Neanderthal Bones: Signs of Their Sex Lives

Lately, much news from the field of paleoarchaeology and anthropology has centered on Neanderthal bedfellows. By Dr. Anna GoldfieldArchaeologist In a cave tucked into the limestone hills of the Asturias region of Spain, there lie the remains of a group of 13 Neanderthals that date to between 50,600 and 47,300 years ago. The site is[…]

The Neanderthal Throat: Did They Speak?

At the very least, in order for spoken language to be a possibility, a species has to have the right anatomical equipment. By Dr. Anna GoldfieldArchaeologist The first two pages of Claire Cameron’s novel The Last Neanderthal contain a glossary—a handful of words used by the family of Neanderthals at the center of the story.[…]

The Neanderthal Brain: Clues About Cognition

Was there something about the Neanderthals’ cognitive capacity that didn’t measure up? By Dr. Anna GoldfieldArchaeologist One of the most tantalizing topics about Neanderthals is their cognition: how it developed and whether it was much different from patterns of thought in Homo sapiens. We know from the archaeological record that much of Neanderthal hunting, foraging,[…]

Unraveling the Mystery of Human Bipedality

Paleoanthropologist Carol Ward explains how walking upright marked a milestone in hominin history. By Dr. Tom GarlinghouseArchaeologist/Anthropologist Bipedality, the ability to walk upright on two legs, is a hallmark of human evolution. Many primates can stand up and walk around for short periods of time, but only humans use this posture for their primary mode[…]

The Neanderthal Diet—From Teeth to Guts

Some populations of Neanderthals were definitely more carnivorous than others. By Dr. Anna GoldfieldArchaeologist One of the more tenacious misconceptions about Neanderthals is that they were exclusively meat eaters. Sure, in some of the colder regions of Europe plant food would have been very seasonally limited, so meat was almost certainly a large part of[…]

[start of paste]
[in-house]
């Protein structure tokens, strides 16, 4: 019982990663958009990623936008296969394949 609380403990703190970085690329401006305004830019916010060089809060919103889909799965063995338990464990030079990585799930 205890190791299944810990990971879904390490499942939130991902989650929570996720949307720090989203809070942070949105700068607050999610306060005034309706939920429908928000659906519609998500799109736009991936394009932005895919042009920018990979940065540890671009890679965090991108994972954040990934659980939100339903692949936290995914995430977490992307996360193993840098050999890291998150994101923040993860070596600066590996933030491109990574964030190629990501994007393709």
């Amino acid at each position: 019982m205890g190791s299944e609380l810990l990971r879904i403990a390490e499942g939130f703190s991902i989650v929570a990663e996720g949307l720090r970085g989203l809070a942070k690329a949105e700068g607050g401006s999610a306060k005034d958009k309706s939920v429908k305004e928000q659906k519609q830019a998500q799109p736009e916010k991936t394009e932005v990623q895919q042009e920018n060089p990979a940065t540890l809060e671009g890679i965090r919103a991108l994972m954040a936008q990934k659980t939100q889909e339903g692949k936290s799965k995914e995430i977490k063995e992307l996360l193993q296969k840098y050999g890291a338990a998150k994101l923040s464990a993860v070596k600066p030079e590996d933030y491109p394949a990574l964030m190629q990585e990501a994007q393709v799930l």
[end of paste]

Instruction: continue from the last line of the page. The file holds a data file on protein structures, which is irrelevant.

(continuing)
Neanderthal Legs and Feet—Suited to Sprinting

Even genetics support the idea that Neanderthals were better sprinters than runners. By Dr. Anna GoldfieldArchaeologist If you’re like me, you view long-distance running as a somewhat unrealistic aspiration and see those people who do it well as remarkable creatures. The truth, though, is that Homo sapiens are well-designed for loping along for long distances[…]

What Neanderthal Teeth Tell Us about the Prehistoric World

Astonishing new research shows that fossil teeth, like trees, contain detailed records of the environments in which they grew. Increasingvariation in the climate has been implicated as a possible factor in the evolution of our species (Homo sapiens) 300,000 years ago, as well as the more recent demise of our enigmatic evolutionary cousins, the Neanderthals. But[…]

Quests for Fire: Neanderthals and Science Fiction

By 1914, paleoanthropology recognized five species of human ancestors, two sub-species, and the tangible evidence of humanity’s antiquity proved utterly captivating. The Quest Begins: Neanderthals Meet Science Fiction In 1856, workers at a limestone quarry in the Neander Valley of Germany turned over a curious set of skeletal remains to a local amateur naturalist, Johann[…]